But just because Monsters & Mormons is now available for sale, it doesn’t mean the fun has to end. Here’s what else we have on tap:

Virtual Launch Party on Friday, Nov. 11

We wanted this to launch on Halloween like we promised, but we also realized that, well, some of you may be doing that whole trick or treating thing. So we’re going to have an official virtual launch party on Friday, Nov. 11. If you’d like to participate (and there will be games with prizes and other frivolity), the best thing to do is connect with us on Facebook or Twitter:

Monsters & Mormons Facebook page

@motleyvision (Wm Morris)


@thmazing (Theric Jepson)

The party will take place:

  • 10 pm – midnight, eastern
  • 9-11 pm, central
  • 8-10, mountain
  • 7-9, pacific

Activities will take place across Facebook, Twitter, our blogs and other parts of the Web.

Utah signing(s)

We are looking at a Utah book signing for late November/early December with as many of the contributors as possible (and many of them do live in Utah). It’s quite likely that we’ll do two: one in Utah valley and one in the Salt Lake City area. Stay tuned to AMV, but even better connect with us on Facebook or Twitter to stay apprised of the plans.

Killer merchandise

Love the cover? Thrilled by the illustrations? Enraptured by the killer concepts in the stories? We’ll be rolling out a series of Monsters & Mormons-related merchandise over the next six-eight months. Yes, t-shirts and posters. But we also have some cool ideas for other items as well. The whole point of this endeavor is to reclaim and re-envision Mormon tropes in pulp fiction. Some merch we can display to the world is definitely in order, I think.

Convention Appearances

Whether official or not, we hope to have Monsters & Mormons presences over the next year at all the major Utah cons (LDStorymakers, CONduit, LTUE, World Horror, etc.) as well as Comic Con (San Diego) and WorldCon (which is in Chicago this year) and others. We will announce those as they get closer.

So that’s the plan. Thanks for all of your support. This continues to be a blast.

Happy reading!

Monsters & Mormons: September update

Things are happening here at Monsters & Mormons headquarters. A quick update:

1. The manuscript is complete, is being copyedited and will soon be ready for layout. Our authors did an excellent job on the rewrites. Th. and I are very pleased with the final results. Also: the graphic novels look great.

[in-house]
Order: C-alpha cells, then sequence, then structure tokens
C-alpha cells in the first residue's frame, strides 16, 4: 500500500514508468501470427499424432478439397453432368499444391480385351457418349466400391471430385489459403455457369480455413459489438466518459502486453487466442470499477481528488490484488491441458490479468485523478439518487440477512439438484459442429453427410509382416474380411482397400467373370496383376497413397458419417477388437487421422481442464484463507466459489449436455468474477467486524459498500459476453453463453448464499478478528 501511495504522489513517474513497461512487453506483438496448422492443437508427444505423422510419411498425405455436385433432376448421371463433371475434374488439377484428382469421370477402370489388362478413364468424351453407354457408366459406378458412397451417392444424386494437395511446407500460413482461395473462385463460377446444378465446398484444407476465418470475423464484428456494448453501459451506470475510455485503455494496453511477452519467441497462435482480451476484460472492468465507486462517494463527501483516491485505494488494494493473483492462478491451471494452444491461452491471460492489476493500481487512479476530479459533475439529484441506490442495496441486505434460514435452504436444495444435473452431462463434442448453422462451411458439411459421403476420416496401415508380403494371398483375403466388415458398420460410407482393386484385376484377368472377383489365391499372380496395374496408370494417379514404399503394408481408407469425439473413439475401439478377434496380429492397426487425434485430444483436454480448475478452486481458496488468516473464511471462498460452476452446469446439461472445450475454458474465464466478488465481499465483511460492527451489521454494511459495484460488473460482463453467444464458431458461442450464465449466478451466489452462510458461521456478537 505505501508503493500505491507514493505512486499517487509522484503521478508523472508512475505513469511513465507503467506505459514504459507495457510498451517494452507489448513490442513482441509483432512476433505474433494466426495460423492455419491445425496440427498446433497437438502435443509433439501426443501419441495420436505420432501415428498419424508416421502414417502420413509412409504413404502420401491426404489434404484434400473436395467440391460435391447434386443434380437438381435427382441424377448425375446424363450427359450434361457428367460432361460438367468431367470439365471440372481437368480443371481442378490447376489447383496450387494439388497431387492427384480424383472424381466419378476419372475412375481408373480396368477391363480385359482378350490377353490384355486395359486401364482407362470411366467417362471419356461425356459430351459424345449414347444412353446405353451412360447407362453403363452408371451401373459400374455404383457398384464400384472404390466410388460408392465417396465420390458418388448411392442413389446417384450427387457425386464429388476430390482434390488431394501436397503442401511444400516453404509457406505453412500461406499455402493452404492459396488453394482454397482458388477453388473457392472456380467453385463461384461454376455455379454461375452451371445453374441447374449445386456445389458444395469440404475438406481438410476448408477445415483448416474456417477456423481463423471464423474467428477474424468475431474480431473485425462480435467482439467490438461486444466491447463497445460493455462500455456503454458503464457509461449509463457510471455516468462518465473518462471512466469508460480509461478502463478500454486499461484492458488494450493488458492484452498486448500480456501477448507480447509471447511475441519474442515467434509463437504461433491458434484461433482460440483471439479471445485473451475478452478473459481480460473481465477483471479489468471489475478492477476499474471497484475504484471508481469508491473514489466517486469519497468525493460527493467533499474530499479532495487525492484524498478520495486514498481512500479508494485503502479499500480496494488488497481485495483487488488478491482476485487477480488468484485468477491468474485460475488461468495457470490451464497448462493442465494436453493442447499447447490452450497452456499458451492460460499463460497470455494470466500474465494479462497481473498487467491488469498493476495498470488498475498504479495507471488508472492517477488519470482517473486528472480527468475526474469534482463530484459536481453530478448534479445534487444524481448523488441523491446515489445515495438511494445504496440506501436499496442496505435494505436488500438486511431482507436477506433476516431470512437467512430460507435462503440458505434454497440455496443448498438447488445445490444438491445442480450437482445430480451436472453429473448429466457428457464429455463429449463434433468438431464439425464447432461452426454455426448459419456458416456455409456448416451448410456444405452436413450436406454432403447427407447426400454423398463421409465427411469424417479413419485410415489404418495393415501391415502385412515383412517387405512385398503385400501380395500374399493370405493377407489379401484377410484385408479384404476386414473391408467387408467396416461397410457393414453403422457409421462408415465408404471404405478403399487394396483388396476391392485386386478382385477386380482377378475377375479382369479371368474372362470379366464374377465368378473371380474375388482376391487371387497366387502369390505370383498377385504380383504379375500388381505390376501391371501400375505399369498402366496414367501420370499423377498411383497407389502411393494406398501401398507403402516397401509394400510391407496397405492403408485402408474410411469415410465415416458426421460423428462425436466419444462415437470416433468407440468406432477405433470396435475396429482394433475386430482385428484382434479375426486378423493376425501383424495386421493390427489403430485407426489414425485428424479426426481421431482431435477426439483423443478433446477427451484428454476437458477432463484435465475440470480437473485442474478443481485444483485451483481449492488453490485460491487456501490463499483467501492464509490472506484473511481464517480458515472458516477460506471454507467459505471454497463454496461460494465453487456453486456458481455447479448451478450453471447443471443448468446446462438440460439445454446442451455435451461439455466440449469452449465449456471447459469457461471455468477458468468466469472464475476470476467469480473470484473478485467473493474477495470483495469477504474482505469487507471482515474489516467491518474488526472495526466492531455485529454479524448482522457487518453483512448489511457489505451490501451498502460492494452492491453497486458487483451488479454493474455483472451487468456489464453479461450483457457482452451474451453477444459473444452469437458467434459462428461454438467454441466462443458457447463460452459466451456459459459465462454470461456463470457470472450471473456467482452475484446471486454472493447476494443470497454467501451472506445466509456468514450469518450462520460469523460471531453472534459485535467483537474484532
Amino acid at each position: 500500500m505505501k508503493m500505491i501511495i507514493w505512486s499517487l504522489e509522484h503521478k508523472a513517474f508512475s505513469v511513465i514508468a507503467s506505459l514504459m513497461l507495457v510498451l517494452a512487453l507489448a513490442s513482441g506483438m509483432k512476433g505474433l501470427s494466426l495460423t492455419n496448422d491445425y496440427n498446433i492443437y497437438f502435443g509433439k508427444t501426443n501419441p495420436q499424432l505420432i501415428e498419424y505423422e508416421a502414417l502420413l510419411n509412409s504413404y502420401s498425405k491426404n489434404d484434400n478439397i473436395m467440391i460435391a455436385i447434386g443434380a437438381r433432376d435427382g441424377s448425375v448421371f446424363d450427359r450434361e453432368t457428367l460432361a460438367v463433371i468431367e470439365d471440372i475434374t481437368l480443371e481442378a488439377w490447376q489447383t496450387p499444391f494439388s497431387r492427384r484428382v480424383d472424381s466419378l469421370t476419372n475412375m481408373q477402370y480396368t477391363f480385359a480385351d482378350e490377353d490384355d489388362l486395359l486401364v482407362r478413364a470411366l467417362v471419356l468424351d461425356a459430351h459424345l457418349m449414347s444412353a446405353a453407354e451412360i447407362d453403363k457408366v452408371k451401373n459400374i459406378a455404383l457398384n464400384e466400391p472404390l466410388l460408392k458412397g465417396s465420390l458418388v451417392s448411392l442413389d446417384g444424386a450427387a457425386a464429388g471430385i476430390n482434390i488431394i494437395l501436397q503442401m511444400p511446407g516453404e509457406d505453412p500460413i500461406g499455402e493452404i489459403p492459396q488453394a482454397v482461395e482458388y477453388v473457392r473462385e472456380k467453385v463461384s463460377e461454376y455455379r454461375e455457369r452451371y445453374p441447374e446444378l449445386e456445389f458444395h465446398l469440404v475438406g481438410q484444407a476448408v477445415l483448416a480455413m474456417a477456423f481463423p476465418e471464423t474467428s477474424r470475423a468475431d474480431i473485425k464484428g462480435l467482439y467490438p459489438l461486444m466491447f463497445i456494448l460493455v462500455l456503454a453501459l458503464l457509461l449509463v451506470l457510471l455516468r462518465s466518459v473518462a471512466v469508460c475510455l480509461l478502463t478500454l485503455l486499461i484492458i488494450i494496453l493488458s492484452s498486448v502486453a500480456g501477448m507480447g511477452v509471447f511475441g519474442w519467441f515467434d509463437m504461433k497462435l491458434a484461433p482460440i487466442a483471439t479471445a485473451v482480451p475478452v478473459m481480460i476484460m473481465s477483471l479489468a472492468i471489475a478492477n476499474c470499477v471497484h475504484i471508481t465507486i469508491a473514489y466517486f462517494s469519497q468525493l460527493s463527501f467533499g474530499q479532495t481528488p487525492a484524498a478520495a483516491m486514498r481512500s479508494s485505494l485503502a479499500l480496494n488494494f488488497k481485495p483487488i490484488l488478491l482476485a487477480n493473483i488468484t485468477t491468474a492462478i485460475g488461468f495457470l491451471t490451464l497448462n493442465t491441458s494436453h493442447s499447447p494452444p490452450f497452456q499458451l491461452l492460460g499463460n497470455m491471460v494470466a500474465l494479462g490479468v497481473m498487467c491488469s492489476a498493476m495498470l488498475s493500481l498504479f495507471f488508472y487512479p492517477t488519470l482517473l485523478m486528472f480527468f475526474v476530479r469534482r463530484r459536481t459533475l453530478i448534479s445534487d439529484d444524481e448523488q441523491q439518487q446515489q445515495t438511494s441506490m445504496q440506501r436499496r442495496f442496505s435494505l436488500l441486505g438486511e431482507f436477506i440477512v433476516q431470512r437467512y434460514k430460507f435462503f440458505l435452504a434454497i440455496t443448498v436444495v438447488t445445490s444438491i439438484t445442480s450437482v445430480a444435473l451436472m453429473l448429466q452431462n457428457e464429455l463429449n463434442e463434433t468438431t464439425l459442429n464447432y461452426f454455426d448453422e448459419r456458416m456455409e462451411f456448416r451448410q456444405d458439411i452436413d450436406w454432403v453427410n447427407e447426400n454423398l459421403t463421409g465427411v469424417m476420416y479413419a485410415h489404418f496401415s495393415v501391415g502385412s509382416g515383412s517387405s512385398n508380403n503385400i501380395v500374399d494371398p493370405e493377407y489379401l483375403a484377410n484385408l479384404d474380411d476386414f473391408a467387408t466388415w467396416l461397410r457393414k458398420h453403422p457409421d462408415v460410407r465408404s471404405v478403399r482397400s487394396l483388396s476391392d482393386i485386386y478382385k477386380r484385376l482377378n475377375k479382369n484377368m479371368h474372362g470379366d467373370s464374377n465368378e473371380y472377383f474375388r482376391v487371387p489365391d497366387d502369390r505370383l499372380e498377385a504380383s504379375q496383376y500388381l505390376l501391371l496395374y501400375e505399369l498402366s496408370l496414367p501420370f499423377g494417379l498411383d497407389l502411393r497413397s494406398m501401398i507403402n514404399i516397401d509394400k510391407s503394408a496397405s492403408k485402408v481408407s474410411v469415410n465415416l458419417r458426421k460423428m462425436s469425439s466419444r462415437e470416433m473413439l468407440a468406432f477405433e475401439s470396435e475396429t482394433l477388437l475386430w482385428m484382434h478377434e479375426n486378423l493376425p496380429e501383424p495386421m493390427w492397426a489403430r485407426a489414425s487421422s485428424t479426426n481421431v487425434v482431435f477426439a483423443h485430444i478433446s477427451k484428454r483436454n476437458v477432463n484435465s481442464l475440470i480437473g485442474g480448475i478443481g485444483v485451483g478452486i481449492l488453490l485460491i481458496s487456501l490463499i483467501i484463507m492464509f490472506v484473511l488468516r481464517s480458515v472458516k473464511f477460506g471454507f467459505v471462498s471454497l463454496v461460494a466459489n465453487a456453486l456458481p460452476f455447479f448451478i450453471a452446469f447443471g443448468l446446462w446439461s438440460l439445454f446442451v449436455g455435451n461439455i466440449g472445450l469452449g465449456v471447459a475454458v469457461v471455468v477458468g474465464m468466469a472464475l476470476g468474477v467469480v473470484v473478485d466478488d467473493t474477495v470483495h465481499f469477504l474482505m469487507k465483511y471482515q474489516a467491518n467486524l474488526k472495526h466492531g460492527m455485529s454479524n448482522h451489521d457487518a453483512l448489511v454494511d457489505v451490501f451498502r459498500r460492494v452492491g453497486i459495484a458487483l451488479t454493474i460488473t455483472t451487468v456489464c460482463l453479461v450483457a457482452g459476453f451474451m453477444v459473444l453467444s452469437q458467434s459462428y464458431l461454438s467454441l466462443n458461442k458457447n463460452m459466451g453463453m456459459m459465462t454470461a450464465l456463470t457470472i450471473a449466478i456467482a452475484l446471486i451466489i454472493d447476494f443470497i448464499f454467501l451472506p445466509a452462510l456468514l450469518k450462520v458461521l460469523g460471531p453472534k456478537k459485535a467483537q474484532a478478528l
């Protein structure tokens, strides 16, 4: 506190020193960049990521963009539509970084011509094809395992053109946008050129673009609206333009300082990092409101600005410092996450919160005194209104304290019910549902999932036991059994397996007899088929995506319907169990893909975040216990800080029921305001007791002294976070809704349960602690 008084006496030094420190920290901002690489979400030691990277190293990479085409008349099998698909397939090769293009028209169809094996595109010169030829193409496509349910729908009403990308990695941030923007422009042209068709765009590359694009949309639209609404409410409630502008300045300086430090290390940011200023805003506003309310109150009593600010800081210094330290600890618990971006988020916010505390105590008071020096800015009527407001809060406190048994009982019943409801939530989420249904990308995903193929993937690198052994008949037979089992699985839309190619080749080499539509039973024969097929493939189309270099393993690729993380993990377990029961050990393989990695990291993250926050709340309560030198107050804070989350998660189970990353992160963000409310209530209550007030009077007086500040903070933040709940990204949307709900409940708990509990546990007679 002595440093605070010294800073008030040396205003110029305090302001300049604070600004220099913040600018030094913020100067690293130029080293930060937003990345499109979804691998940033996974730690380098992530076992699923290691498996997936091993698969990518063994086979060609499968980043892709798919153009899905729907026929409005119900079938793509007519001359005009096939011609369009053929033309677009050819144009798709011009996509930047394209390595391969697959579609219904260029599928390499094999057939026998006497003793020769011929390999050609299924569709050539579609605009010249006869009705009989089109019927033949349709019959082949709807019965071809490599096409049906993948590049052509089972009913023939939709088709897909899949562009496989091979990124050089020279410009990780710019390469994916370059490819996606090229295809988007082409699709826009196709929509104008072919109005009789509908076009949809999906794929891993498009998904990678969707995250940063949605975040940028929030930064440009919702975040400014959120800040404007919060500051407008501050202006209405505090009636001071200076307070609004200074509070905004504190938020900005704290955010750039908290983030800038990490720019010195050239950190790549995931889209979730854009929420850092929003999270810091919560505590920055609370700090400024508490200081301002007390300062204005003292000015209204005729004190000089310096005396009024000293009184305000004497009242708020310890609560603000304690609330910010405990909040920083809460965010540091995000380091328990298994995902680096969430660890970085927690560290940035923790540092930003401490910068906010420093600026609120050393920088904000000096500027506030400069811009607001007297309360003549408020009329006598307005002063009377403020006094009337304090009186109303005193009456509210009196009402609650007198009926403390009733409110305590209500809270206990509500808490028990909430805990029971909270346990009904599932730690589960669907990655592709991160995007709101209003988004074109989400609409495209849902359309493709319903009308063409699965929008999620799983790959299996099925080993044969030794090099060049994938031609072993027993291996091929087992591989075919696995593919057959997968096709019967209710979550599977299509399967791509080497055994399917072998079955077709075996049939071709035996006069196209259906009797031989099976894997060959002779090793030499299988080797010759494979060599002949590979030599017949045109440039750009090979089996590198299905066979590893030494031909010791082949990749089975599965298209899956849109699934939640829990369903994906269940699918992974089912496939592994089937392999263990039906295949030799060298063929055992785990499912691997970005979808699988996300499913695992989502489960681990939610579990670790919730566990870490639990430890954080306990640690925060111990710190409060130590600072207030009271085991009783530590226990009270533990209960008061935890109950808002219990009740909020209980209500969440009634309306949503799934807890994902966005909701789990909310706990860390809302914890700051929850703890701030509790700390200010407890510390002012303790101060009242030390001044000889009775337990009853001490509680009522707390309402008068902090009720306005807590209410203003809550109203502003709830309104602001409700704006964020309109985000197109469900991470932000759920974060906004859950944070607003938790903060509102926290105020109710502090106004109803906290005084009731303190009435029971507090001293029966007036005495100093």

2. Terryl Givens, the James A. Bostwick Chair in English at the University of Richmond, has written a fantastic foreword to the anthology. As you probably know, Dr. Givens is the pre-eminent scholar of Mormon studies and, as mentioned in our call for submissions, his work has informed this project from the very beginning. We’re delighted by his participation.

3. Anneke Majors is working on the cover. We can’t share it just yet, but should be able to in October. It’s gonna be awesome.

4. We’re still on track for an Oct. 31 launch. We’ve been rather quiet lately just trying to get stuff done and make sure that we’re going to be able to pull this off. You’ll hear much more from us next month as we build up to the launch.

That’s all for now. See you in October!

Bedlamites contest entries from Adam and Tony

Wm says: I’m proud to bring you two more excellent entries from the Bedlamites contest.

Adam Greenwood’s entry:

Jibr Archaelogic Catalogue
Fragment XVIII, Menninger Expedition

Wo unto the mites of Bedla
And unto Ylum’s ass.
For in Bedla [there] is no people
And in Ylum no corn.
The mosquitos mourn that once sucked blood
in Bedla,
and in Ylum,
the locust hungers.
Wo also unto those who dwell in Sane,
For the Mighty One is angry,
Yea, He is mad, He rageth,
And their idols Sup and Erego, their Apy and their Putic,
He will smash, yeah, He will smash.
He is done with counselings,
let the men of Sane be afreud.

Comment: A post-exilic composition, perhaps originating in the Bin Luny cultic complex. The association with the god Talt, as suggested by the Vienna School, must now be dismissed as a guess.

Tony Allen’s entry:

From the diary of Glorfinda L. Jackson, Martian Mormon

18 Kumbha 2524 (Darian Calendar): Brother Keane and the elders came over today to clean up the mess left by the bedlamites last night. The ion capacitator was in a shambles, which left the air in the house all purple-tinged and tasting like burnt licorice. They’d somehow gotten into the ration pantry and ate nearly a month’s worth of lime gelatin compound, and what they didn’t eat, they spilled all over the kitchen. It looks like the snows of Olympus Mons in here.

* * *